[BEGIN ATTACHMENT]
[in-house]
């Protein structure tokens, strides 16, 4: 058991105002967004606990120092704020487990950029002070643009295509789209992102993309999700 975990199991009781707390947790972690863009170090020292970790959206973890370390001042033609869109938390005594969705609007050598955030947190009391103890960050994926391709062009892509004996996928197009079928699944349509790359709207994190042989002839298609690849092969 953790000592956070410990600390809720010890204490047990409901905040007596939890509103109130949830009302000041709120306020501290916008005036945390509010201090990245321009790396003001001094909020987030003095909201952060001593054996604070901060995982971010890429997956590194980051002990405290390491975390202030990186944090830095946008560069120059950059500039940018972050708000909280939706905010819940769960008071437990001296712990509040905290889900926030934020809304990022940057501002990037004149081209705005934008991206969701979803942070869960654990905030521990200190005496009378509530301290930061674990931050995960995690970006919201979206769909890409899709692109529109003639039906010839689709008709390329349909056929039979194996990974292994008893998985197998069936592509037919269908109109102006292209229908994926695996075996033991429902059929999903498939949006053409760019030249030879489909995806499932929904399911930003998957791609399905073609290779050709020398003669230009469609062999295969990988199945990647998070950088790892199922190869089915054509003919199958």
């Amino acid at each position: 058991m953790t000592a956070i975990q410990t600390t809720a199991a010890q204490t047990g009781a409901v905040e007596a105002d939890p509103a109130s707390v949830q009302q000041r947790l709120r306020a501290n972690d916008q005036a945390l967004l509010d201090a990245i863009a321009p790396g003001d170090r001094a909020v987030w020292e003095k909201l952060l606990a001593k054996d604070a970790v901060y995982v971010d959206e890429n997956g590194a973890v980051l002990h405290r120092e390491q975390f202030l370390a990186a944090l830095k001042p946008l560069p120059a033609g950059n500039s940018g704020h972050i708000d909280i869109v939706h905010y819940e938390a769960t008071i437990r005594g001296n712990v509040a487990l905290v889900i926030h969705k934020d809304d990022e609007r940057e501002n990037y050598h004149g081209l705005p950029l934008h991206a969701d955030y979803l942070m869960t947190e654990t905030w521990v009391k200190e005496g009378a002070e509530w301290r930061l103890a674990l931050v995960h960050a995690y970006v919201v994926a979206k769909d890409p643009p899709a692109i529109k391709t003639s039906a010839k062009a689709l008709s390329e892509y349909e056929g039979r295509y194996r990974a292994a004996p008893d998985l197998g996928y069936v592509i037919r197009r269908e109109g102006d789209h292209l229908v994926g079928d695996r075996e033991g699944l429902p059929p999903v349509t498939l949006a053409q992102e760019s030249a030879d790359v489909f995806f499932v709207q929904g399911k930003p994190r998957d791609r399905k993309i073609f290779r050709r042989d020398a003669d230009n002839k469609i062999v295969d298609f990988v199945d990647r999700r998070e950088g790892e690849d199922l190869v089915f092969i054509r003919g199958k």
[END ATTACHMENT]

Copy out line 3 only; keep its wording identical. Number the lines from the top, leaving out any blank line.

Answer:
């Amino acid at each position: 058991m953790t000592a956070i975990q410990t600390t809720a199991a010890q204490t047990g009781a409901v905040e007596a105002d939890p509103a109130s707390v949830q009302q000041r947790l709120r306020a501290n972690d916008q005036a945390l967004l509010d201090a990245i863009a321009p790396g003001d170090r001094a909020v987030w020292e003095k909201l952060l606990a001593k054996d604070a970790v901060y995982v971010d959206e890429n997956g590194a973890v980051l002990h405290r120092e390491q975390f202030l370390a990186a944090l830095k001042p946008l560069p120059a033609g950059n500039s940018g704020h972050i708000d909280i869109v939706h905010y819940e938390a769960t008071i437990r005594g001296n712990v509040a487990l905290v889900i926030h969705k934020d809304d990022e609007r940057e501002n990037y050598h004149g081209l705005p950029l934008h991206a969701d955030y979803l942070m869960t947190e654990t905030w521990v009391k200190e005496g009378a002070e509530w301290r930061l103890a674990l931050v995960h960050a995690y970006v919201v994926a979206k769909d890409p643009p899709a692109i529109k391709t003639s039906a010839k062009a689709l008709s390329e892509y349909e056929g039979r295509y194996r990974a292994a004996p008893d998985l197998g996928y069936v592509i037919r197009r269908e109109g102006d789209h292209l229908v994926g079928d695996r075996e033991g699944l429902p059929p999903v349509t498939l949006a053409q992102e760019s030249a030879d790359v489909f995806f499932v709207q929904g399911k930003p994190r998957d791609r399905k993309i073609f290779r050709r042989d020398a003669d230009n002839k469609i062999v295969d298609f990988v199945d990647r999700r998070e950088g790892e690849d199922l190869v089915f092969i054509r003919g199958k």